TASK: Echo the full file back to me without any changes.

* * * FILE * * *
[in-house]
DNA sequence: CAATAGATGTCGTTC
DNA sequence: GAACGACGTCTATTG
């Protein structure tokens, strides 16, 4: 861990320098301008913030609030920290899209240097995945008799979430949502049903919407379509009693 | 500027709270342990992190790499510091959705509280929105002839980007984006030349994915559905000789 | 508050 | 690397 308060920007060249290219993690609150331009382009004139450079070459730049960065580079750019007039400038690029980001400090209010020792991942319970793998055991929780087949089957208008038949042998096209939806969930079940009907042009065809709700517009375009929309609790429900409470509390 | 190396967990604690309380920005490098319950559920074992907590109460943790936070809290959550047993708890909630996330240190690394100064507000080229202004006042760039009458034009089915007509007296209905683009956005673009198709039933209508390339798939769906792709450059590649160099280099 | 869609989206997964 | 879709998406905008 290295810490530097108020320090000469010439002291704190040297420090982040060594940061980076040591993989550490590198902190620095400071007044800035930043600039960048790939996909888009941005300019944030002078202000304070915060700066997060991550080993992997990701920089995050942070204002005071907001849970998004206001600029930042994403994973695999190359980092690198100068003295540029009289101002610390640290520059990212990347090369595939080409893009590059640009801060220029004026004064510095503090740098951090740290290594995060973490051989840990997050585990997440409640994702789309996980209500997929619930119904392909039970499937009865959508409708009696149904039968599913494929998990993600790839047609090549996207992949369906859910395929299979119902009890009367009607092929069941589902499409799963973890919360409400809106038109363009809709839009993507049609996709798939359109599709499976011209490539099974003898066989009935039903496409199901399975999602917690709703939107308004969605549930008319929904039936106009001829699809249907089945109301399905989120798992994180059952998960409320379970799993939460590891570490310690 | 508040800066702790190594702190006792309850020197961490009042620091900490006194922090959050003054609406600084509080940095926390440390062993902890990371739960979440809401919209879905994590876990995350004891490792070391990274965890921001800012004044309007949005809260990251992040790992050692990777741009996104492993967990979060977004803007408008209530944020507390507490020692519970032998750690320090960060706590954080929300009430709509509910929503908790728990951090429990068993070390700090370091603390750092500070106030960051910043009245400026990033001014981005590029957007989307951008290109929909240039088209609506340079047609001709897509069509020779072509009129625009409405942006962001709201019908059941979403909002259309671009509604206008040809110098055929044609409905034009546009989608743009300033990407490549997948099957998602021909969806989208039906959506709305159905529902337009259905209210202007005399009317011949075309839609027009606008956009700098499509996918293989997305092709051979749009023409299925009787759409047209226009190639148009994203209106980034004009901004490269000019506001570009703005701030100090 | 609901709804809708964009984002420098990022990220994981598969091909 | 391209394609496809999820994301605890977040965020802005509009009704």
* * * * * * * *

[in-house]
DNA sequence: CAATAGATGTCGTTC
DNA sequence: GAACGACGTCTATTG
């Protein structure tokens, strides 16, 4: 861990320098301008913030609030920290899209240097995945008799979430949502049903919407379509009693 | 500027709270342990992190790499510091959705509280929105002839980007984006030349994915559905000789 | 508050 | 690397 308060920007060249290219993690609150331009382009004139450079070459730049960065580079750019007039400038690029980001400090209010020792991942319970793998055991929780087949089957208008038949042998096209939806969930079940009907042009065809709700517009375009929309609790429900409470509390 | 190396967990604690309380920005490098319950559920074992907590109460943790936070809290959550047993708890909630996330240190690394100064507000080229202004006042760039009458034009089915007509007296209905683009956005673009198709039933209508390339798939769906792709450059590649160099280099 | 869609989206997964 | 879709998406905008 290295810490530097108020320090000469010439002291704190040297420090982040060594940061980076040591993989550490590198902190620095400071007044800035930043600039960048790939996909888009941005300019944030002078202000304070915060700066997060991550080993992997990701920089995050942070204002005071907001849970998004206001600029930042994403994973695999190359980092690198100068003295540029009289101002610390640290520059990212990347090369595939080409893009590059640009801060220029004026004064510095503090740098951090740290290594995060973490051989840990997050585990997440409640994702789309996980209500997929619930119904392909039970499937009865959508409708009696149904039968599913494929998990993600790839047609090549996207992949369906859910395929299979119902009890009367009607092929069941589902499409799963973890919360409400809106038109363009809709839009993507049609996709798939359109599709499976011209490539099974003898066989009935039903496409199901399975999602917690709703939107308004969605549930008319929904039936106009001829699809249907089945109301399905989120798992994180059952998960409320379970799993939460590891570490310690 | 508040800066702790190594702190006792309850020197961490009042620091900490006194922090959050003054609406600084509080940095926390440390062993902890990371739960979440809401919209879905994590876990995350004891490792070391990274965890921001800012004044309007949005809260990251992040790992050692990777741009996104492993967990979060977004803007408008209530944020507390507490020692519970032998750690320090960060706590954080929300009430709509509910929503908790728990951090429990068993070390700090370091603390750092500070106030960051910043009245400026990033001014981005590029957007989307951008290109929909240039088209609506340079047609001709897509069509020779072509009129625009409405942006962001709201019908059941979403909002259309671009509604206008040809110098055929044609409905034009546009989608743009300033990407490549997948099957998602021909969806989208039906959506709305159905529902337009259905209210202007005399009317011949075309839609027009606008956009700098499509996918293989997305092709051979749009023409299925009787759409047209226009190639148009994203209106980034004009901004490269000019506001570009703005701030100090 | 609901709804809708964009984002420098990022990220994981598969091909 | 391209394609496809999820994301605890977040965020802005509009009704």